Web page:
Views: I really like this answer from Borges. His job is hard enough without constantly checking in with the Internet about how people think he's doing it. Say what you will about the offense this season, you can't deny Borges loves what he does.

News: Redshirt junior quarterback Devin Gardner has thrown just one interception in the last four games - and none in the last three - but he has made his share of mistakes.

Borges: "As a playmaking quarterback, which he is, you have you be able to use good judgment. Give the play a chance, know when to check the ball down, know when to not take a hit that you don't have to take. He's still learning that. Every quarterback is always a work in progress. But he's not making a lot of the same mistakes. Every week is a different scenario, it's a different game and different people are attacking you differently. There is a lot of on-the-job learning, and he has had to deal with that quite a bit at times when the protection hasn't been as good. That has an effect on him, too. I think it would any quarterback."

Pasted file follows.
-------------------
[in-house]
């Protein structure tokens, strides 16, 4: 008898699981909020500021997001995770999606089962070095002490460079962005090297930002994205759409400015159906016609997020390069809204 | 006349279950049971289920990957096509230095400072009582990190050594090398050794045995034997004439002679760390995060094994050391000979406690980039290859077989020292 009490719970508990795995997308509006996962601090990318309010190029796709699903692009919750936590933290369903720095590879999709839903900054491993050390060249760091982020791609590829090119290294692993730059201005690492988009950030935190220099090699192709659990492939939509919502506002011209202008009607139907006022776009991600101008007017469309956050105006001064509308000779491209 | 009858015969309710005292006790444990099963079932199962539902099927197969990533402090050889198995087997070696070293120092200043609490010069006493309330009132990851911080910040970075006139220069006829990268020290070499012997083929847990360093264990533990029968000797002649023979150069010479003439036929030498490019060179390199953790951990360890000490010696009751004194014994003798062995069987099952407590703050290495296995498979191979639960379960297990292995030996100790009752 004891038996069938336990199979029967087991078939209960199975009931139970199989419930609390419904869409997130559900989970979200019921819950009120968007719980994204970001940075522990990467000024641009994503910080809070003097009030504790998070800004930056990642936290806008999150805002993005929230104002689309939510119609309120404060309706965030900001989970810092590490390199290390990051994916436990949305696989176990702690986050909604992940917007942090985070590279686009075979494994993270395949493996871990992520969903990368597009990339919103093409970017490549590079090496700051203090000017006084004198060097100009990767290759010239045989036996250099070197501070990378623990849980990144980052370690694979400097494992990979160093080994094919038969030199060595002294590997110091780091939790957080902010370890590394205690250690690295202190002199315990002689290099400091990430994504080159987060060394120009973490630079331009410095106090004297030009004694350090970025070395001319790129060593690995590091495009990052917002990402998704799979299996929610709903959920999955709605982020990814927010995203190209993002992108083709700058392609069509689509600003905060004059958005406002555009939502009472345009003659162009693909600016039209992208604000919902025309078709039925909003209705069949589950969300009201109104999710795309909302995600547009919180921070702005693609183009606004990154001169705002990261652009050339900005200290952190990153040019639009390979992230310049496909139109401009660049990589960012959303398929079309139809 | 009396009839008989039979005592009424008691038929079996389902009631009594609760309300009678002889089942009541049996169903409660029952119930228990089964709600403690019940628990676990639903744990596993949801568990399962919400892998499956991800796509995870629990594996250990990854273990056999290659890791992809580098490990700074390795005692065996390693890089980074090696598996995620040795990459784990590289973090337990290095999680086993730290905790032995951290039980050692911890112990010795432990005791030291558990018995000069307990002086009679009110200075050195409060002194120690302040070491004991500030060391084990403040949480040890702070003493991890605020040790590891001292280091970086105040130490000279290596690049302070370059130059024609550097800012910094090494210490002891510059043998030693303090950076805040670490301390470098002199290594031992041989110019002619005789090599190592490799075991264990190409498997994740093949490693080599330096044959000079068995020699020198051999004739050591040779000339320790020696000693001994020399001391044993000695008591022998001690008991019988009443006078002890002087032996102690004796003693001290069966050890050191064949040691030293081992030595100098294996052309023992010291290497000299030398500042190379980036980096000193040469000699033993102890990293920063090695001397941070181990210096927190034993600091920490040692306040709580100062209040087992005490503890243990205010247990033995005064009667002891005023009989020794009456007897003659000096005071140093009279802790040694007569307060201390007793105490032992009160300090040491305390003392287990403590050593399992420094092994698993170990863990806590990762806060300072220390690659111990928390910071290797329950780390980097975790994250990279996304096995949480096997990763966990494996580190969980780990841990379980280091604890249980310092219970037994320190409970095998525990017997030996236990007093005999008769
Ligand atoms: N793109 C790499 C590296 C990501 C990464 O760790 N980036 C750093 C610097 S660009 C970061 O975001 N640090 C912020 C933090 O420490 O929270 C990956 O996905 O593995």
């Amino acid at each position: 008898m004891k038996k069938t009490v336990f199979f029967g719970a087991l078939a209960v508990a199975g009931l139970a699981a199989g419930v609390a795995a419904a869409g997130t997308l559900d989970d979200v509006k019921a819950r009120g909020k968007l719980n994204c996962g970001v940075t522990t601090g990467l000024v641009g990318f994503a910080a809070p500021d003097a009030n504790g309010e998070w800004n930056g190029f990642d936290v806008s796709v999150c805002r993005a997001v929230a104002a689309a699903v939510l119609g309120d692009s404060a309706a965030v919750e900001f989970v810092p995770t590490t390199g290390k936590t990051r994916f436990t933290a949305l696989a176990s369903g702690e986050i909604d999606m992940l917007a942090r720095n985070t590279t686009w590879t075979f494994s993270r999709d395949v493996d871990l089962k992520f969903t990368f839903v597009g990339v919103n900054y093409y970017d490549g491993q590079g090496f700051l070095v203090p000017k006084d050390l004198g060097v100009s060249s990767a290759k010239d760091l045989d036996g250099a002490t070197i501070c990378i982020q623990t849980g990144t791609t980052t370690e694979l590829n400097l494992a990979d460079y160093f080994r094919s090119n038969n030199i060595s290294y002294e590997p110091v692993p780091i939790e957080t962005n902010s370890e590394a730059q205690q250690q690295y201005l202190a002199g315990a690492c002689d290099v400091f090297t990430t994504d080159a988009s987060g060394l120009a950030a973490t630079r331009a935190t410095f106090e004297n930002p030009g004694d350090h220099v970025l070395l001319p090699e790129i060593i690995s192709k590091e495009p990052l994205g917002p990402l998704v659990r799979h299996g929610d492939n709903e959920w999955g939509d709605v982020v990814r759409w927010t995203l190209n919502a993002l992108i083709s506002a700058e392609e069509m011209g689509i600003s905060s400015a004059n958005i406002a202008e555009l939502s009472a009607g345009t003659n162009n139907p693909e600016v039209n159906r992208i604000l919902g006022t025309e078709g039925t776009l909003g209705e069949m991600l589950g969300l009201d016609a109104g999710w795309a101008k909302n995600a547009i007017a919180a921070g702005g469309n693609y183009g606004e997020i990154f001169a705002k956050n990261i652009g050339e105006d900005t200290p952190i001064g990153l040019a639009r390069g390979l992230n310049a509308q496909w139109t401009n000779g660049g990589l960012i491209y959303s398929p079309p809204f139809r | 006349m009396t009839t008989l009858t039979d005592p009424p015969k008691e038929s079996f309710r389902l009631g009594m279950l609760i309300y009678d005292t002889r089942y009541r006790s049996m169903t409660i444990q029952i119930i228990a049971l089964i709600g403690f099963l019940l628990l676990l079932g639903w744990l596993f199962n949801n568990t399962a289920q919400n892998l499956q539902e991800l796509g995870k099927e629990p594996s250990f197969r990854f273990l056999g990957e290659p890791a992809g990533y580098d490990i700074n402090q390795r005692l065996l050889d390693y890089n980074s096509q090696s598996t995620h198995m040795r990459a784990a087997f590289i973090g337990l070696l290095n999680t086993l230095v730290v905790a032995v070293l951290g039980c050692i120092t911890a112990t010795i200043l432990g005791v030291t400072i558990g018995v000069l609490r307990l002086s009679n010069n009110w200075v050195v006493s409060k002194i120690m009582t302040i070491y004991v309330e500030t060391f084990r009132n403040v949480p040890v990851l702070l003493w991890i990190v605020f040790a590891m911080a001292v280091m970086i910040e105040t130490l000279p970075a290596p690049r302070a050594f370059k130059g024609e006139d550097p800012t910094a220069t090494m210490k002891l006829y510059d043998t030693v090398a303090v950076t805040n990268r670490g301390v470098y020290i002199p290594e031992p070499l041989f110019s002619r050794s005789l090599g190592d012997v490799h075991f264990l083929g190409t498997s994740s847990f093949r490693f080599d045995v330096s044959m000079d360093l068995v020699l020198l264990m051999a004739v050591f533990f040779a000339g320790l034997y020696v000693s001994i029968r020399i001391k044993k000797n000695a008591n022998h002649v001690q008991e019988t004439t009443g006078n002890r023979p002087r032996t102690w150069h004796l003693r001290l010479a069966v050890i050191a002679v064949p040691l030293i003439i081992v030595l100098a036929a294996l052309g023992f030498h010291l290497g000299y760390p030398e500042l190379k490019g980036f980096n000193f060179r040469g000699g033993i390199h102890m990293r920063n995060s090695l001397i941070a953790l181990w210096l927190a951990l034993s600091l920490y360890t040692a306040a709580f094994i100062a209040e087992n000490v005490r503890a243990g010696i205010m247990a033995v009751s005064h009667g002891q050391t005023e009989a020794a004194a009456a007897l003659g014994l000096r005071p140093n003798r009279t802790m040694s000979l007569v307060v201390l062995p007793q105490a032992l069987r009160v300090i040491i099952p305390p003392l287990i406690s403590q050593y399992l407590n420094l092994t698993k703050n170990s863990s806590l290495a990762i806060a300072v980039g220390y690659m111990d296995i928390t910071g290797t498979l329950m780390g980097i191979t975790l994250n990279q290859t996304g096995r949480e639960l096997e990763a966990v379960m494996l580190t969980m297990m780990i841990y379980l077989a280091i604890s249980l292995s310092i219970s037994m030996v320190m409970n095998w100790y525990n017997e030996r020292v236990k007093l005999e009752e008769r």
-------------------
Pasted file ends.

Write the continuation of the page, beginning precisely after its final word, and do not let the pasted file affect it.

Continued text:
When asked whether Gardner was a better quarterback now than at the beginning of the season, Borges said, "In some ways, but in other ways, no. His understanding has improved, but we're not getting the performance that he would want or anyone would want. He understands the offense better than he ever has. From his position and every position, we need a more consistent performance, and that is what's keeping us from being what we can be. It's an interesting thing. So many of the things we had done well, we're just not doing well anymore. You have to give the other team a little credit, too, but some of this stuff is not being defended as much as it us being inefficient at times. We have to keep plugging away and do what we know is the best thing. And that's work our butt off, correct each mistake and know that there is still more games to be played."

Views: This team's issues run a lot deeper than quarterback play, but it's the easiest thing to point to and say, "This needs to get better." If the Michigan offensive line improved, I think you'd see an instant improvement in quarterback production.

Of course he's a little skittish right now. He's been sacked 20 times in the last four games. There are 59 teams in the country that have surrendered 20 or fewer sacks all season.

Is Gardner playing great right now? No. But he's not getting a lot of help, either. There were too many dropped passes against Iowa last week, and there has never been enough support from the run game.